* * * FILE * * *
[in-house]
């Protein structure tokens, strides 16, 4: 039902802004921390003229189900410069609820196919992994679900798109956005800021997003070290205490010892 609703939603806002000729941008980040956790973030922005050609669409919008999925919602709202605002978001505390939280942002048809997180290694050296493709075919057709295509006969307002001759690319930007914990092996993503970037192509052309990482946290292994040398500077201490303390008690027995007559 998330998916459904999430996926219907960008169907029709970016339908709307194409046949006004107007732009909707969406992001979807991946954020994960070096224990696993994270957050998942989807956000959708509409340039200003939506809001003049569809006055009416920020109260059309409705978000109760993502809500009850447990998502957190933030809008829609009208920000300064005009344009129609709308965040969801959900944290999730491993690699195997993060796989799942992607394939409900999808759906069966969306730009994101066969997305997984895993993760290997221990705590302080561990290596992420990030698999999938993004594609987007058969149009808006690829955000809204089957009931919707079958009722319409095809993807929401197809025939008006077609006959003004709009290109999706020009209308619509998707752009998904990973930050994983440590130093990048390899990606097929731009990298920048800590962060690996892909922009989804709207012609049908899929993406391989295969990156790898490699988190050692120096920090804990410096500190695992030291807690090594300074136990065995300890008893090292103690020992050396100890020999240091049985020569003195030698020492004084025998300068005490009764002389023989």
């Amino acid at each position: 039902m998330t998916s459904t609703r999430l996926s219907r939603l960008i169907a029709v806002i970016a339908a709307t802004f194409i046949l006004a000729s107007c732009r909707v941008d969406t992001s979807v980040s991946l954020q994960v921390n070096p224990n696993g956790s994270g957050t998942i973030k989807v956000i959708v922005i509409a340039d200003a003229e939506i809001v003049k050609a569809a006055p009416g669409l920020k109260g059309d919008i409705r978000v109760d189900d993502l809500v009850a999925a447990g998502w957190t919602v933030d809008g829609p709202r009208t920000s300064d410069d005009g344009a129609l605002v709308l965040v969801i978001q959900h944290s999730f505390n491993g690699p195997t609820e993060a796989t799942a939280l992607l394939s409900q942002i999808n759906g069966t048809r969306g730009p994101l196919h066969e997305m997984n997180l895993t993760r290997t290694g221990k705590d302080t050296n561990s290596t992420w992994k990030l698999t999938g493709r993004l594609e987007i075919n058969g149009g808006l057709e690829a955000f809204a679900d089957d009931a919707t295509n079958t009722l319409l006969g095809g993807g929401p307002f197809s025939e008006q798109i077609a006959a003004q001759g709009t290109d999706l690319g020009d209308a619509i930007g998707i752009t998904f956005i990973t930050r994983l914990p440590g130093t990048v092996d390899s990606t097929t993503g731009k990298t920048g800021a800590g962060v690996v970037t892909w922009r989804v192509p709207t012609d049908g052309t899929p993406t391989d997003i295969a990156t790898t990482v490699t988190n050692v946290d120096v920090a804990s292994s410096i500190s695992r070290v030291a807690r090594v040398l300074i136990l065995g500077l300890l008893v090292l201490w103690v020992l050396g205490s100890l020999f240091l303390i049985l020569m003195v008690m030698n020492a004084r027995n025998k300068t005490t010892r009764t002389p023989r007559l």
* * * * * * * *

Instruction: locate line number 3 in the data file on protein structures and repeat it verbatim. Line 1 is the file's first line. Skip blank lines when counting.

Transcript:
């Amino acid at each position: 039902m998330t998916s459904t609703r999430l996926s219907r939603l960008i169907a029709v806002i970016a339908a709307t802004f194409i046949l006004a000729s107007c732009r909707v941008d969406t992001s979807v980040s991946l954020q994960v921390n070096p224990n696993g956790s994270g957050t998942i973030k989807v956000i959708v922005i509409a340039d200003a003229e939506i809001v003049k050609a569809a006055p009416g669409l920020k109260g059309d919008i409705r978000v109760d189900d993502l809500v009850a999925a447990g998502w957190t919602v933030d809008g829609p709202r009208t920000s300064d410069d005009g344009a129609l605002v709308l965040v969801i978001q959900h944290s999730f505390n491993g690699p195997t609820e993060a796989t799942a939280l992607l394939s409900q942002i999808n759906g069966t048809r969306g730009p994101l196919h066969e997305m997984n997180l895993t993760r290997t290694g221990k705590d302080t050296n561990s290596t992420w992994k990030l698999t999938g493709r993004l594609e987007i075919n058969g149009g808006l057709e690829a955000f809204a679900d089957d009931a919707t295509n079958t009722l319409l006969g095809g993807g929401p307002f197809s025939e008006q798109i077609a006959a003004q001759g709009t290109d999706l690319g020009d209308a619509i930007g998707i752009t998904f956005i990973t930050r994983l914990p440590g130093t990048v092996d390899s990606t097929t993503g731009k990298t920048g800021a800590g962060v690996v970037t892909w922009r989804v192509p709207t012609d049908g052309t899929p993406t391989d997003i295969a990156t790898t990482v490699t988190n050692v946290d120096v920090a804990s292994s410096i500190s695992r070290v030291a807690r090594v040398l300074i136990l065995g500077l300890l008893v090292l201490w103690v020992l050396g205490s100890l020999f240091l303390i049985l020569m003195v008690m030698n020492a004084r027995n025998k300068t005490t010892r009764t002389p023989r007559l």